Mon06262017

Last updateTue, 24 Feb 2015 5pm

Lottie Tyler reviews how an adult child’s conduct can affect a claim brought under the Inheritance Act (Provision for Family and Dependants) 1975

The successful claims brought by independent, adult children under the Inheritance (Provision for Family and Dependants) Act 1975 (I(PFD)A 1975) can provoke strong reactions. It can be argued that a person should be free to leave their estate to whomever they choose, and if they have taken the time to make a will setting out their wishes it is unfair for those wishes to be undermined. Claims from independent, adult children under I(PFD)A 1975 attract further controversy as the applicant will not generally be in the position of losing an income or a home as a result of being excluded from the will, as is the case for an applicant who was financially dependent on the deceased. Equally, if an adult child was estranged from, or had an acrimonious relationship with, the deceased parent, it is objectively difficult to understand their sense of entitlement to a share of the estate. But, to quote Niccolo Machiavelli, sometimes it may be the case that:

Lara Myers highlights the implications of Brexit and the potential impact on jurisdiction issues in family proceedings

Given the increasingly international nature of families, the implications of the leave vote in the EU referendum in June 2016 are particularly relevant within the realms of family law. This article examines the potential impact of the UK’s decision to leave the EU on issuing divorce proceedings, child abduction and maintenance enforcement.

Rachel Nicholl revisits the impact of Vince v Wyatt and guidance on applications to strike out in family proceedings

An application to strike out a statement of case remains rare in family proceedings. Such applications are far more common and widely used in civil cases under the Civil Procedure Rules 1998 (CPR 1998). The family courts have the power to strike out a statement of case pursuant to r4.4, Family Procedure Rules 2010 (FPR 2010). When the FPR 2010 came into force on 6 April 2011, this was just one of the new case management powers adopted from the CPR 1998. This article will address the key provisions of the FPR 2010 as to strike out applications, what to consider when making an application under r4.4, FPR 2010, and case law examples of how the family courts have approached their powers of strike out.

Rebecca Stone looks at the implications of bankruptcy both prior to and following a financial agreement or order

The ramifications of the outcome of the EU referendum on the 23 June 2016 for family law remain unknown. However, with concerns that there may be another economic crisis very much on the radar, it is perhaps a good time to review the difficulties that people face if their spouse goes bankrupt either before or after a financial agreement has been reached.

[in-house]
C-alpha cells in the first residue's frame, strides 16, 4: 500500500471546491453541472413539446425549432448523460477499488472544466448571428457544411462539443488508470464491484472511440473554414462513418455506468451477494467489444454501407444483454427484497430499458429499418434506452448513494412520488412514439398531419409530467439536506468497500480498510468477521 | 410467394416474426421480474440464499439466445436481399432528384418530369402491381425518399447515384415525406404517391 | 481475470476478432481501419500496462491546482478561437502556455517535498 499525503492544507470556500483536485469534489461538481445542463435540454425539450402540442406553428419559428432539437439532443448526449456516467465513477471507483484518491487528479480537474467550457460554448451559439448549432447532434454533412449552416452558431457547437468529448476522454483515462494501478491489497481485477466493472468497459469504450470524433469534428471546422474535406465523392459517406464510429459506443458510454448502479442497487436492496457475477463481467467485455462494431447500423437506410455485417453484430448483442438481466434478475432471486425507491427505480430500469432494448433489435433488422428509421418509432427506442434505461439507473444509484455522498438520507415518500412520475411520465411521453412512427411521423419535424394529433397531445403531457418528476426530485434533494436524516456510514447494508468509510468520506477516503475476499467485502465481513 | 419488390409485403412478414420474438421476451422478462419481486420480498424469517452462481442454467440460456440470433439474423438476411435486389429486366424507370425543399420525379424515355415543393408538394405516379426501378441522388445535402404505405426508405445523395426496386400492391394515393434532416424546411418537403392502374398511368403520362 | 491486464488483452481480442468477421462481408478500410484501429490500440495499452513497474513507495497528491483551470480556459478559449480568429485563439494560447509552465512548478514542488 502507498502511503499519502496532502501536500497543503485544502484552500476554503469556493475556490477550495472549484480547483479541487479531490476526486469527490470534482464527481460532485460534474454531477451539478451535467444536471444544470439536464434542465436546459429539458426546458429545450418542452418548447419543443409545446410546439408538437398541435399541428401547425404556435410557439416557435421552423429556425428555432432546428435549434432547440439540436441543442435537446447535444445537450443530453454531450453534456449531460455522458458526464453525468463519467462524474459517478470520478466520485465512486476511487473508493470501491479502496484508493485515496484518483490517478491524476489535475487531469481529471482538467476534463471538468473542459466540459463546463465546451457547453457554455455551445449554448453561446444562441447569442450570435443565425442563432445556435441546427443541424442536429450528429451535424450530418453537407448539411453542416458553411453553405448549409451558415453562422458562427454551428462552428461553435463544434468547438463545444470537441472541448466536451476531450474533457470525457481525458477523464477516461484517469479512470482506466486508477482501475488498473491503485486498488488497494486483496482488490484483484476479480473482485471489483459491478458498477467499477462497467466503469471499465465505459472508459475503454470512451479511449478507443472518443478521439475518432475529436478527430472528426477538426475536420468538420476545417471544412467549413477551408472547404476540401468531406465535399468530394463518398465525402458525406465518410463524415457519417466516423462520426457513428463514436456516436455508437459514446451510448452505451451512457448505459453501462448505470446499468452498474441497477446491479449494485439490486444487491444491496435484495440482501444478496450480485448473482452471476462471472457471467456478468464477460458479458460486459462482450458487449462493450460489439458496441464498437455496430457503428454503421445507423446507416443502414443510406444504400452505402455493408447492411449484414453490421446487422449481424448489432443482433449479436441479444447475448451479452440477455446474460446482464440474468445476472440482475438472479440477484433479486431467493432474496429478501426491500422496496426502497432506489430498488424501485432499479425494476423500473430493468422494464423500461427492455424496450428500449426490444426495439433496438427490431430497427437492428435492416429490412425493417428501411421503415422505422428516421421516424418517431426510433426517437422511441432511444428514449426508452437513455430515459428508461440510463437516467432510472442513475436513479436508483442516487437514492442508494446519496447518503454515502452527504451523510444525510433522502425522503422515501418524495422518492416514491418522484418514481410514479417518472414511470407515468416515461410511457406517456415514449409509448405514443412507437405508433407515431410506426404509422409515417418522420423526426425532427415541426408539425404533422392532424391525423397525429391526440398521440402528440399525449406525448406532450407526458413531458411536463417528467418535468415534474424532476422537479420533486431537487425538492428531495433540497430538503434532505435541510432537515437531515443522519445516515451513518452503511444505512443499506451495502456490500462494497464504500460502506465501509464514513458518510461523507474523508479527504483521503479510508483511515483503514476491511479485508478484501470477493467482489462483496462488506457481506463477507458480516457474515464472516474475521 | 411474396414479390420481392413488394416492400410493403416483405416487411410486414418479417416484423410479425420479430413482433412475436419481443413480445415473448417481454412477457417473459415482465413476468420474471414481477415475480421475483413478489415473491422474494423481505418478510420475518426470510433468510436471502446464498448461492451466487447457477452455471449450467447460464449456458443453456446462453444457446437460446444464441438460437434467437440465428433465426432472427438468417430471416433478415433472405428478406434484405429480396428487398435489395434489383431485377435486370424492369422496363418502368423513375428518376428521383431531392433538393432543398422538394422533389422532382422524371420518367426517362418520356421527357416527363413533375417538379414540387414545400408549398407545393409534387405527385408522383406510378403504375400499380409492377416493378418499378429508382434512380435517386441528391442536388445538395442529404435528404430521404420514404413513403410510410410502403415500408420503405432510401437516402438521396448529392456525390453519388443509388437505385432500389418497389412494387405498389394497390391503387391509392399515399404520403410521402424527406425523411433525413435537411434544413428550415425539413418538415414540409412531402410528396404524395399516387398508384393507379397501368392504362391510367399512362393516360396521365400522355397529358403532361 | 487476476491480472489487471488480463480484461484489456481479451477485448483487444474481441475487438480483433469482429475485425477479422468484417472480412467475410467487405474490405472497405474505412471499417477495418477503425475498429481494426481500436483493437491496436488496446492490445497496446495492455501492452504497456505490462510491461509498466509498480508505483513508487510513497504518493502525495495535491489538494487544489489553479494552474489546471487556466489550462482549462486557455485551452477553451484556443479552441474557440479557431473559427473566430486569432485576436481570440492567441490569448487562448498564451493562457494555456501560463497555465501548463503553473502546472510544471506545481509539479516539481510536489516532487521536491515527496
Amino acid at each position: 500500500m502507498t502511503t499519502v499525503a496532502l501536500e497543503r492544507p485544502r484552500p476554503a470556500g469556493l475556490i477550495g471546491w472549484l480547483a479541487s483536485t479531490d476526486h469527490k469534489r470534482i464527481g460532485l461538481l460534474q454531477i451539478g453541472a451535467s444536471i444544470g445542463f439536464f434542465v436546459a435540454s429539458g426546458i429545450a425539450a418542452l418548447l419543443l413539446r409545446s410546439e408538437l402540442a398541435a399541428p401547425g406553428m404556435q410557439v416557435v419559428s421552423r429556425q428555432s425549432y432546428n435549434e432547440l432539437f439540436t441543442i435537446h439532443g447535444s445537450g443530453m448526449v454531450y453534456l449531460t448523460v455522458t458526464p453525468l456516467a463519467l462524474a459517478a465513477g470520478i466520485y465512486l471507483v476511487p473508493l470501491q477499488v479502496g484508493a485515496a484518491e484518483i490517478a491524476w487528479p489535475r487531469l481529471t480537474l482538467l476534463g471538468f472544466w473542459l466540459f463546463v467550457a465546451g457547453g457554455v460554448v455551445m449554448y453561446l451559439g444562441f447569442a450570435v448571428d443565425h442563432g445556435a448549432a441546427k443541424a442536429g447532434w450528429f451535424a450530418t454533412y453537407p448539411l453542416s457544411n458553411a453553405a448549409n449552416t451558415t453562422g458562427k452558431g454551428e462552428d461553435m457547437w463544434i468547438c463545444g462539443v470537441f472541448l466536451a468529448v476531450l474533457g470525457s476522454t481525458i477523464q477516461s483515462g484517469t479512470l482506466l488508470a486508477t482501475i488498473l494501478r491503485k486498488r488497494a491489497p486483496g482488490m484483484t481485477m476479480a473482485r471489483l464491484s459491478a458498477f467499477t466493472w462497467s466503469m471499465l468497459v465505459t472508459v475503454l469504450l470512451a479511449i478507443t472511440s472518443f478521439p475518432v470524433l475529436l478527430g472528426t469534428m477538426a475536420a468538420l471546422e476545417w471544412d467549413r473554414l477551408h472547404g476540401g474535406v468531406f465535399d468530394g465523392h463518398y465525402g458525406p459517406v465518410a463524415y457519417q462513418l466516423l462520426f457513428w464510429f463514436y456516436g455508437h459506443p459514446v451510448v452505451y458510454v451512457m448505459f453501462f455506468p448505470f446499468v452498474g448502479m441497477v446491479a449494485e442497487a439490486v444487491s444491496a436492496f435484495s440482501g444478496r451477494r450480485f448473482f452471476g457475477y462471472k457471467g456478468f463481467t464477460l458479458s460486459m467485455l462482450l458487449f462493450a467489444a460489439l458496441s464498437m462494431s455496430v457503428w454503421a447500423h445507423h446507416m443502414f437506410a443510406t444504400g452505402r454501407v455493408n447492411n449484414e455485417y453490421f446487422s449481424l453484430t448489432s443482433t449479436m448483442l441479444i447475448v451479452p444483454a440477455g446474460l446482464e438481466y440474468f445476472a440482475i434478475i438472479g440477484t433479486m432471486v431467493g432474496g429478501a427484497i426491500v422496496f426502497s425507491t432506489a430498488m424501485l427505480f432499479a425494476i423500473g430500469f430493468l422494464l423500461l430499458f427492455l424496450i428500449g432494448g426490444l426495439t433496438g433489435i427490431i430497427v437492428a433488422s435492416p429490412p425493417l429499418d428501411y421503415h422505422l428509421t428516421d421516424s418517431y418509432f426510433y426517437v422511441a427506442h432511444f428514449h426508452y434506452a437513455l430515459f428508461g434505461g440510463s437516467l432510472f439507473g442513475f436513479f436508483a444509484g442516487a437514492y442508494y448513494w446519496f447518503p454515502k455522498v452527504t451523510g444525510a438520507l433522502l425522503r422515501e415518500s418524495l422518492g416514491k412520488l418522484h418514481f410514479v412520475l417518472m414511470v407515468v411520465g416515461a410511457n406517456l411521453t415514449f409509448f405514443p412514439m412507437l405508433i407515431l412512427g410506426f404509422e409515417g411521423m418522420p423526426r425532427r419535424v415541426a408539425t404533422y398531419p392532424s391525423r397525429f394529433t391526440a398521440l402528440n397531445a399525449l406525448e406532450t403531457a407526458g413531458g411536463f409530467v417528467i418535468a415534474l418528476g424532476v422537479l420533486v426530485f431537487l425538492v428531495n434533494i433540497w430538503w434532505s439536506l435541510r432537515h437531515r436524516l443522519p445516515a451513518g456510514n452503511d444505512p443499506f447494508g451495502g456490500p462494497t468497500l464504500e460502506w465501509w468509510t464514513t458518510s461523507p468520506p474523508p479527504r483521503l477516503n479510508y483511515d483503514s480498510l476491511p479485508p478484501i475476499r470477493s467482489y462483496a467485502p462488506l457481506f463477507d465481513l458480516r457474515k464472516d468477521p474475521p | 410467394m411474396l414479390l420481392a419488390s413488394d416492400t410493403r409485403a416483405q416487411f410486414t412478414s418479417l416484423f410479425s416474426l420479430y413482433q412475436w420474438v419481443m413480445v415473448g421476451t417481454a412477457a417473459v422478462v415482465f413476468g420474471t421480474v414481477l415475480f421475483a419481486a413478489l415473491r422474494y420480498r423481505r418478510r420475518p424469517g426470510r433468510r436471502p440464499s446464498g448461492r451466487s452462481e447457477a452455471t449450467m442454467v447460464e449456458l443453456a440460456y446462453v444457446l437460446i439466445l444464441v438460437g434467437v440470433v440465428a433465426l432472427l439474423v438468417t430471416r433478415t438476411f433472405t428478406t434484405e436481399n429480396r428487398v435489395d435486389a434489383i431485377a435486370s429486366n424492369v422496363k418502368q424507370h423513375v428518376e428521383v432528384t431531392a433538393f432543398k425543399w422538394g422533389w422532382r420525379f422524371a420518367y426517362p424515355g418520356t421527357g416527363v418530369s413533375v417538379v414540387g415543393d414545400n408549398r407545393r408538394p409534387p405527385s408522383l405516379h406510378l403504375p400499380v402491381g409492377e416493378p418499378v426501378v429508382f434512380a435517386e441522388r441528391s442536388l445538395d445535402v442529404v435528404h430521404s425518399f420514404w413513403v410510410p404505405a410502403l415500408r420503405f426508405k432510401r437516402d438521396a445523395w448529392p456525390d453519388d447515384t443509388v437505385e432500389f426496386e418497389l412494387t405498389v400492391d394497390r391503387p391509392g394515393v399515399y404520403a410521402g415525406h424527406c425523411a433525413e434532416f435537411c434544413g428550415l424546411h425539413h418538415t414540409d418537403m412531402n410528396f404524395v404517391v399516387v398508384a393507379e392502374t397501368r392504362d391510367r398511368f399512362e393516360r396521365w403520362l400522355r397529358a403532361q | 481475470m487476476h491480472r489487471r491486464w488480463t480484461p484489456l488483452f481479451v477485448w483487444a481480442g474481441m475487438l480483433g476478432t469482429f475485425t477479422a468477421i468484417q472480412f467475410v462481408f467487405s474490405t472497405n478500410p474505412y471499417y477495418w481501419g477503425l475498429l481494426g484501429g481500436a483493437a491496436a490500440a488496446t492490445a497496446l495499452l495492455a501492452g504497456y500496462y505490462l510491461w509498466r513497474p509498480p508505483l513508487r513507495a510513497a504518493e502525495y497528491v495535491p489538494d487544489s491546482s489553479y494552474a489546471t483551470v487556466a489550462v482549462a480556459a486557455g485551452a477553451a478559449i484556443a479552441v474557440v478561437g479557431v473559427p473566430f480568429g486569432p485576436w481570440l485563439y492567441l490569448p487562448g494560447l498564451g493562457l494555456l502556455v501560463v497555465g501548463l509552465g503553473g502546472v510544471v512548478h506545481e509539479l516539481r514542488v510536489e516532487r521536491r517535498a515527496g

Fiona Turner considers whether inherited wealth is more likely to result in a departure from equality than earned wealth

Parties on divorce usually have a strong claim to share in the matrimonial property that has been built up during their marriage. Since the House of Lords decision in White v White [2000] it has been recognised that, in some cases, a party may have a weaker or restricted claim to share in ‘non-matrimonial’ property.

Josh Green provides a refresher on why, when and how an application should be made for maintenance pending suit

This article sets out the practical considerations that family lawyers should take into account when making an application for maintenance pending suit (MPS). When instructed by a financially weaker party who faces uncertainty and inadequacy by way of financial provision until a final settlement is reached, family lawyers are confronted with a difficult decision. At what stage is it correct to seek the court’s intervention, if at all? How will the court deal with such applications? Of course similar challenges are faced by practitioners acting for the potential respondent to an application who will not, or indeed can not, provide the interim provision sought by their spouse. This article will provide some guidance for this situation.

Susan Reed asks whether the lessons of the Cleveland inquiry have still not been learned

Towards the conclusion of his judgment in AS v TH [2016], MacDonald J said (at para 233):

Lottie Tyler focuses on the potential impact of the Brexit vote on international child relocation

Speculation regarding the impact on day-to-day life of leaving the EU has scarcely abated since the vote on 23 June. We have seen reports that institutions and companies that have to date based their European headquarters in London may opt to relocate a proportion of their workforces to other European cities. In terms of social ramifications, the media has reported incidents of racism/xenophobia attributed (fairly or not) to the outcome of the vote.